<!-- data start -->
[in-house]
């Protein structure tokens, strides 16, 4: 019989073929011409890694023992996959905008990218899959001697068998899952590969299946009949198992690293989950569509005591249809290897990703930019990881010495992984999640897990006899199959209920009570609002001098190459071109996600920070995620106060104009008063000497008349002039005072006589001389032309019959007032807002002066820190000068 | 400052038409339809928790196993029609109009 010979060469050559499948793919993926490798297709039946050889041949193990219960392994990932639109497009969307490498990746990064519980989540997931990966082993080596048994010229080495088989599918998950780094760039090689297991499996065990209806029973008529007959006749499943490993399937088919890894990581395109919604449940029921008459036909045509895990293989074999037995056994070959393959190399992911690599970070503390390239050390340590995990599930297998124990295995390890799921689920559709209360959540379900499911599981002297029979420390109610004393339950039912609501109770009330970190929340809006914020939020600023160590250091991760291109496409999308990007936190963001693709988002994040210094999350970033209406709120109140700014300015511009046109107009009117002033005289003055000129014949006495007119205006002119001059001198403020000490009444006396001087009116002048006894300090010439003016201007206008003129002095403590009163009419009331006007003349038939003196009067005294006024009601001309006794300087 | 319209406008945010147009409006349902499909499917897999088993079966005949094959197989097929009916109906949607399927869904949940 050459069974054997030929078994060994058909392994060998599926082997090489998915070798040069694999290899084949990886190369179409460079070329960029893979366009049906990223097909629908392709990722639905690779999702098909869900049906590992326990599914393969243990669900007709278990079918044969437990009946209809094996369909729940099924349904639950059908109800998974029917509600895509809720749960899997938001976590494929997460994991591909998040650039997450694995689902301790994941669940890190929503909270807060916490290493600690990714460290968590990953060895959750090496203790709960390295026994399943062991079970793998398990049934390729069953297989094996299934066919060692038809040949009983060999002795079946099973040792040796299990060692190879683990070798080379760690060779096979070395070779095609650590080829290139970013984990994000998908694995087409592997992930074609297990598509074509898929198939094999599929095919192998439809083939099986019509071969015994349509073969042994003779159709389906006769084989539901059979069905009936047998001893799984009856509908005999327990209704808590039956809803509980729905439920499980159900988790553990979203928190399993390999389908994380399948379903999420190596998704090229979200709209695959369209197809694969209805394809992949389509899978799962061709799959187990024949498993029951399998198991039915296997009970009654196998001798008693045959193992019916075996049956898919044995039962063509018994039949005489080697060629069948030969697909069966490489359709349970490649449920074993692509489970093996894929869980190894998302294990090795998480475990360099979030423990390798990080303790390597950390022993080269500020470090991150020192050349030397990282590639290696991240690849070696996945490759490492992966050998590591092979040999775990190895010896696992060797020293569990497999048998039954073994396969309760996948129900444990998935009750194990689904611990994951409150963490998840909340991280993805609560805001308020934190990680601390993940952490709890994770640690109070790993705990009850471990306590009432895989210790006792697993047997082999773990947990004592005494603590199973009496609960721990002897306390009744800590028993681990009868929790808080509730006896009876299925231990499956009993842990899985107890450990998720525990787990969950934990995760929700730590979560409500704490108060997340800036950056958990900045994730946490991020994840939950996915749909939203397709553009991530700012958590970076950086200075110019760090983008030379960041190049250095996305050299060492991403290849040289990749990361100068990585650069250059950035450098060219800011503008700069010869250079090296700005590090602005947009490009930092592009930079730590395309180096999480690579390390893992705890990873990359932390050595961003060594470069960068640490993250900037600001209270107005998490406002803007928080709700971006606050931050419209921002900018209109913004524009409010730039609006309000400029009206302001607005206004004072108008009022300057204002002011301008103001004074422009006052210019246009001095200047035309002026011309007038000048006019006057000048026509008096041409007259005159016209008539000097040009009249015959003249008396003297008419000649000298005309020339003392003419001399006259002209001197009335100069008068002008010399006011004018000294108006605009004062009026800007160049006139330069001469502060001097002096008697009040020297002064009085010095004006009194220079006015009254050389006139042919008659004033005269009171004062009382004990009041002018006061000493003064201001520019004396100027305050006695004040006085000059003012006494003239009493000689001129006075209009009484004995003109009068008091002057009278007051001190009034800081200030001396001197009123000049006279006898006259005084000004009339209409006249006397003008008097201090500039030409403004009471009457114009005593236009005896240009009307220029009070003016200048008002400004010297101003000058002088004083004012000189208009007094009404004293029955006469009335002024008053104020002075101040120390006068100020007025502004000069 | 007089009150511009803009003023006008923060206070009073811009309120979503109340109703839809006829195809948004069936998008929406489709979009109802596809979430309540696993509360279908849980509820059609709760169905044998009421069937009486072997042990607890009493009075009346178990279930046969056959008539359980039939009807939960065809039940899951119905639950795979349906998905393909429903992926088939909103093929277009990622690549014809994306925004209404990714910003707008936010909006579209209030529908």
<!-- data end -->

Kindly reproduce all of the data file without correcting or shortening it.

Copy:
[in-house]
């Protein structure tokens, strides 16, 4: 019989073929011409890694023992996959905008990218899959001697068998899952590969299946009949198992690293989950569509005591249809290897990703930019990881010495992984999640897990006899199959209920009570609002001098190459071109996600920070995620106060104009008063000497008349002039005072006589001389032309019959007032807002002066820190000068 | 400052038409339809928790196993029609109009 010979060469050559499948793919993926490798297709039946050889041949193990219960392994990932639109497009969307490498990746990064519980989540997931990966082993080596048994010229080495088989599918998950780094760039090689297991499996065990209806029973008529007959006749499943490993399937088919890894990581395109919604449940029921008459036909045509895990293989074999037995056994070959393959190399992911690599970070503390390239050390340590995990599930297998124990295995390890799921689920559709209360959540379900499911599981002297029979420390109610004393339950039912609501109770009330970190929340809006914020939020600023160590250091991760291109496409999308990007936190963001693709988002994040210094999350970033209406709120109140700014300015511009046109107009009117002033005289003055000129014949006495007119205006002119001059001198403020000490009444006396001087009116002048006894300090010439003016201007206008003129002095403590009163009419009331006007003349038939003196009067005294006024009601001309006794300087 | 319209406008945010147009409006349902499909499917897999088993079966005949094959197989097929009916109906949607399927869904949940 050459069974054997030929078994060994058909392994060998599926082997090489998915070798040069694999290899084949990886190369179409460079070329960029893979366009049906990223097909629908392709990722639905690779999702098909869900049906590992326990599914393969243990669900007709278990079918044969437990009946209809094996369909729940099924349904639950059908109800998974029917509600895509809720749960899997938001976590494929997460994991591909998040650039997450694995689902301790994941669940890190929503909270807060916490290493600690990714460290968590990953060895959750090496203790709960390295026994399943062991079970793998398990049934390729069953297989094996299934066919060692038809040949009983060999002795079946099973040792040796299990060692190879683990070798080379760690060779096979070395070779095609650590080829290139970013984990994000998908694995087409592997992930074609297990598509074509898929198939094999599929095919192998439809083939099986019509071969015994349509073969042994003779159709389906006769084989539901059979069905009936047998001893799984009856509908005999327990209704808590039956809803509980729905439920499980159900988790553990979203928190399993390999389908994380399948379903999420190596998704090229979200709209695959369209197809694969209805394809992949389509899978799962061709799959187990024949498993029951399998198991039915296997009970009654196998001798008693045959193992019916075996049956898919044995039962063509018994039949005489080697060629069948030969697909069966490489359709349970490649449920074993692509489970093996894929869980190894998302294990090795998480475990360099979030423990390798990080303790390597950390022993080269500020470090991150020192050349030397990282590639290696991240690849070696996945490759490492992966050998590591092979040999775990190895010896696992060797020293569990497999048998039954073994396969309760996948129900444990998935009750194990689904611990994951409150963490998840909340991280993805609560805001308020934190990680601390993940952490709890994770640690109070790993705990009850471990306590009432895989210790006792697993047997082999773990947990004592005494603590199973009496609960721990002897306390009744800590028993681990009868929790808080509730006896009876299925231990499956009993842990899985107890450990998720525990787990969950934990995760929700730590979560409500704490108060997340800036950056958990900045994730946490991020994840939950996915749909939203397709553009991530700012958590970076950086200075110019760090983008030379960041190049250095996305050299060492991403290849040289990749990361100068990585650069250059950035450098060219800011503008700069010869250079090296700005590090602005947009490009930092592009930079730590395309180096999480690579390390893992705890990873990359932390050595961003060594470069960068640490993250900037600001209270107005998490406002803007928080709700971006606050931050419209921002900018209109913004524009409010730039609006309000400029009206302001607005206004004072108008009022300057204002002011301008103001004074422009006052210019246009001095200047035309002026011309007038000048006019006057000048026509008096041409007259005159016209008539000097040009009249015959003249008396003297008419000649000298005309020339003392003419001399006259002209001197009335100069008068002008010399006011004018000294108006605009004062009026800007160049006139330069001469502060001097002096008697009040020297002064009085010095004006009194220079006015009254050389006139042919008659004033005269009171004062009382004990009041002018006061000493003064201001520019004396100027305050006695004040006085000059003012006494003239009493000689001129006075209009009484004995003109009068008091002057009278007051001190009034800081200030001396001197009123000049006279006898006259005084000004009339209409006249006397003008008097201090500039030409403004009471009457114009005593236009005896240009009307220029009070003016200048008002400004010297101003000058002088004083004012000189208009007094009404004293029955006469009335002024008053104020002075101040120390006068100020007025502004000069 | 007089009150511009803009003023006008923060206070009073811009309120979503109340109703839809006829195809948004069936998008929406489709979009109802596809979430309540696993509360279908849980509820059609709760169905044998009421069937009486072997042990607890009493009075009346178990279930046969056959008539359980039939009807939960065809039940899951119905639950795979349906998905393909429903992926088939909103093929277009990622690549014809994306925004209404990714910003707008936010909006579209209030529908």